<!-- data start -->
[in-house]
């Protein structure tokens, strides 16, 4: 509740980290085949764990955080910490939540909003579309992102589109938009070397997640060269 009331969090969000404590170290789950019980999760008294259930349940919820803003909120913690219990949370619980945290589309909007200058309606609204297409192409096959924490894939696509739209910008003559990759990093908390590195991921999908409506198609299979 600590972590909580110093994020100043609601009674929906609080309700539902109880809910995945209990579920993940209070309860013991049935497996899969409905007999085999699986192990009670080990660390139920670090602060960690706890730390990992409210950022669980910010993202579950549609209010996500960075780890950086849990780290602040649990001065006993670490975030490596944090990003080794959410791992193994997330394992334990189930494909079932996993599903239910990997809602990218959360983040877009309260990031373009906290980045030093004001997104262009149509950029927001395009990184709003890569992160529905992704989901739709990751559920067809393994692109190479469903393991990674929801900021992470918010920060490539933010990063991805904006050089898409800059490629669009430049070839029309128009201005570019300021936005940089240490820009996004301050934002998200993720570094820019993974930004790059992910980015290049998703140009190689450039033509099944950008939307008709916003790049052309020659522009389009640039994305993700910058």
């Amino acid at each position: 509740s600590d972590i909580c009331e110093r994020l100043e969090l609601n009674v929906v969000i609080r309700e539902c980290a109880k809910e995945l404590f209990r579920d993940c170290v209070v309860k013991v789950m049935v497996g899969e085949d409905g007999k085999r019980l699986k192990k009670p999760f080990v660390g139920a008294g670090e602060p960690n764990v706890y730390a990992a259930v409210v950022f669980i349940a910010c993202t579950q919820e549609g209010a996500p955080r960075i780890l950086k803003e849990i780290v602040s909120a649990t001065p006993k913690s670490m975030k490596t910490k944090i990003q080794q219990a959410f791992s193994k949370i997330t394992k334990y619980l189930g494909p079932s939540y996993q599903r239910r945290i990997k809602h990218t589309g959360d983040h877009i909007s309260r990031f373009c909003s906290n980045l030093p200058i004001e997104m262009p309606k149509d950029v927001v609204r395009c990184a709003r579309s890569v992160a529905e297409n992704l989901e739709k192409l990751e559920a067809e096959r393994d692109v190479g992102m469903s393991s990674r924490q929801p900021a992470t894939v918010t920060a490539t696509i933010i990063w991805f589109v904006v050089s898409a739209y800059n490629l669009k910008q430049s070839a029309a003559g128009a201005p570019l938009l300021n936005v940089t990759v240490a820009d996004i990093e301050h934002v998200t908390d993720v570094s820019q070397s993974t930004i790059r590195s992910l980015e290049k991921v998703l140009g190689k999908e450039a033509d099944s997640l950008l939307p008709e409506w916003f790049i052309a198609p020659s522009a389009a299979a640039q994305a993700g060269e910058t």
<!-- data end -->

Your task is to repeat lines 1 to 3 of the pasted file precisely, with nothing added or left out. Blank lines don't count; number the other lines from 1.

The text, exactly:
[in-house]
């Protein structure tokens, strides 16, 4: 509740980290085949764990955080910490939540909003579309992102589109938009070397997640060269 009331969090969000404590170290789950019980999760008294259930349940919820803003909120913690219990949370619980945290589309909007200058309606609204297409192409096959924490894939696509739209910008003559990759990093908390590195991921999908409506198609299979 600590972590909580110093994020100043609601009674929906609080309700539902109880809910995945209990579920993940209070309860013991049935497996899969409905007999085999699986192990009670080990660390139920670090602060960690706890730390990992409210950022669980910010993202579950549609209010996500960075780890950086849990780290602040649990001065006993670490975030490596944090990003080794959410791992193994997330394992334990189930494909079932996993599903239910990997809602990218959360983040877009309260990031373009906290980045030093004001997104262009149509950029927001395009990184709003890569992160529905992704989901739709990751559920067809393994692109190479469903393991990674929801900021992470918010920060490539933010990063991805904006050089898409800059490629669009430049070839029309128009201005570019300021936005940089240490820009996004301050934002998200993720570094820019993974930004790059992910980015290049998703140009190689450039033509099944950008939307008709916003790049052309020659522009389009640039994305993700910058």
């Amino acid at each position: 509740s600590d972590i909580c009331e110093r994020l100043e969090l609601n009674v929906v969000i609080r309700e539902c980290a109880k809910e995945l404590f209990r579920d993940c170290v209070v309860k013991v789950m049935v497996g899969e085949d409905g007999k085999r019980l699986k192990k009670p999760f080990v660390g139920a008294g670090e602060p960690n764990v706890y730390a990992a259930v409210v950022f669980i349940a910010c993202t579950q919820e549609g209010a996500p955080r960075i780890l950086k803003e849990i780290v602040s909120a649990t001065p006993k913690s670490m975030k490596t910490k944090i990003q080794q219990a959410f791992s193994k949370i997330t394992k334990y619980l189930g494909p079932s939540y996993q599903r239910r945290i990997k809602h990218t589309g959360d983040h877009i909007s309260r990031f373009c909003s906290n980045l030093p200058i004001e997104m262009p309606k149509d950029v927001v609204r395009c990184a709003r579309s890569v992160a529905e297409n992704l989901e739709k192409l990751e559920a067809e096959r393994d692109v190479g992102m469903s393991s990674r924490q929801p900021a992470t894939v918010t920060a490539t696509i933010i990063w991805f589109v904006v050089s898409a739209y800059n490629l669009k910008q430049s070839a029309a003559g128009a201005p570019l938009l300021n936005v940089t990759v240490a820009d996004i990093e301050h934002v998200t908390d993720v570094s820019q070397s993974t930004i790059r590195s992910l980015e290049k991921v998703l140009g190689k999908e450039a033509d099944s997640l950008l939307p008709e409506w916003f790049i052309a198609p020659s522009a389009a299979a640039q994305a993700g060269e910058t």